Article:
Following recommendations published in an independent report conducted by Victorian Competition and Efficiency Commission (VCEC), the Victorian Coalition Government has announced that it will introduce a new and fairer feed-in-tariff for rooftop solar.
According to the VCEC report, over-generous feed-in tariffs to new solar customers would result in all Victorians paying higher bills to subsidize households with rooftop PV systems. As a result, the VCEC recommended establishing a feed-in-tariff which is “sustainable, predictable and free from cross-subsidies”.
Under the new FiT programme — which has been extended beyond solar so that eligibility for the scheme includes other forms of renewable and low emission energy — Victorians installing a renewable energy system, including solar, of less than 100kW will be able to qualify for the new FiT from January 1, 2013, the Energy and Resources Minister, Michael O’Brien revealed.
Moreover, the rate set will be AUD$0.08 per kWh in 2013 for excess power exported to the grid. This is despite VCEC’s recommendation of a rate of between AUD$0.06 and AUD$0.08. The rate will be updated every year in line with the adjusted wholesale electricity rate.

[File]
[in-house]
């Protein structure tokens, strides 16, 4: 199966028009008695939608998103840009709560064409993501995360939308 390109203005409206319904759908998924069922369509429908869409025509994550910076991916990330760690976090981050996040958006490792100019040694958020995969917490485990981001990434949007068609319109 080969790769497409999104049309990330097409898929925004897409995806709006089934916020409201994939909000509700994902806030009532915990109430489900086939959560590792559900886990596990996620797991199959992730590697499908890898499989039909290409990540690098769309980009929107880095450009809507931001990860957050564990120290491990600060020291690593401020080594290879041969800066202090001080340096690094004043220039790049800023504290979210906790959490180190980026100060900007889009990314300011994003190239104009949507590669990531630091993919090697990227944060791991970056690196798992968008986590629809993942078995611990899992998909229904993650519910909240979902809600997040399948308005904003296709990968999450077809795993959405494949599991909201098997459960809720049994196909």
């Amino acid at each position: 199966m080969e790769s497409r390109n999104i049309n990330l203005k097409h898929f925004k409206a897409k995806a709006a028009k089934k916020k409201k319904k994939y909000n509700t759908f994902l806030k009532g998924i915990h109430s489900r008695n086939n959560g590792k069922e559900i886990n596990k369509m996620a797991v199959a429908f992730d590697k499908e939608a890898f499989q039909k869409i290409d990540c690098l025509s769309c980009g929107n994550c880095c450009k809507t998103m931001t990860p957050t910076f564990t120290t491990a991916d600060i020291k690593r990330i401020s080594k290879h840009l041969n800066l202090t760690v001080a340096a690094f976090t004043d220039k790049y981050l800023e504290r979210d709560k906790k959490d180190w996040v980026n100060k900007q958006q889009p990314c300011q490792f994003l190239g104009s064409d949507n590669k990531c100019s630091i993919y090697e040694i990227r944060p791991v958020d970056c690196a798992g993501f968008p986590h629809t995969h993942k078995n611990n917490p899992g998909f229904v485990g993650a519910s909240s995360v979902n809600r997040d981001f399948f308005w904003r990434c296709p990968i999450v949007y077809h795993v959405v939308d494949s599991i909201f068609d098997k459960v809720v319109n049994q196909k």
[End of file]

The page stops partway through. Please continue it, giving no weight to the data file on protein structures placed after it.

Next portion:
“Solar systems are now more affordable than ever, with the cost having fallen by around two thirds since 2009 and continuing to fall,” O'Brien said.
“The coalition government supports the growth of low emissions energy sources, but that support must be fair to all, including vulnerable Victorians who pay the subsidies through higher electricity bills. Over-generous subsidies can no longer be justified.
“The PFIT scheme established by the former Labor Government is collectively costing Victorians an extra AUD$41 million on their electricity bills every year through to 2024.”
Solar customers currently receiving the premium feed-in tariff (PFIT), the transitional feed-in-tariff (TFIT) or the standard feed-in-tariff (SFIT) will not be affected by the new scheme. PFIT and TFIT rates will remain unchanged while those signed up to the one-for-one SFIT arrangements will continue at their existing rate until the end of 2016.
However, the TFIT scheme, which was introduced in January 2012, will be closed to new applicants. Since its introduction, there has been a strong uptake of solar systems in the state. In the first six months of 2012, PV installations in Victoria rose by 33%. This is despite the FiT being reduced from AUD$0.60 per kWh to AUD$0.25 per kWh. O’Brien noted that “This demonstrates that it is the falling cost of solar and the rising price of electricity that is driving uptake, rather than feed-in tariffs”.
The strong uptake is in line with the Australian government’s plans which are pushing for a major shake-up of the renewables industry. According to a study by the Bureau of Resources and Energy Economics (BREE), non-tracking PV will become the cheapest power generation technology in Australia by 2050.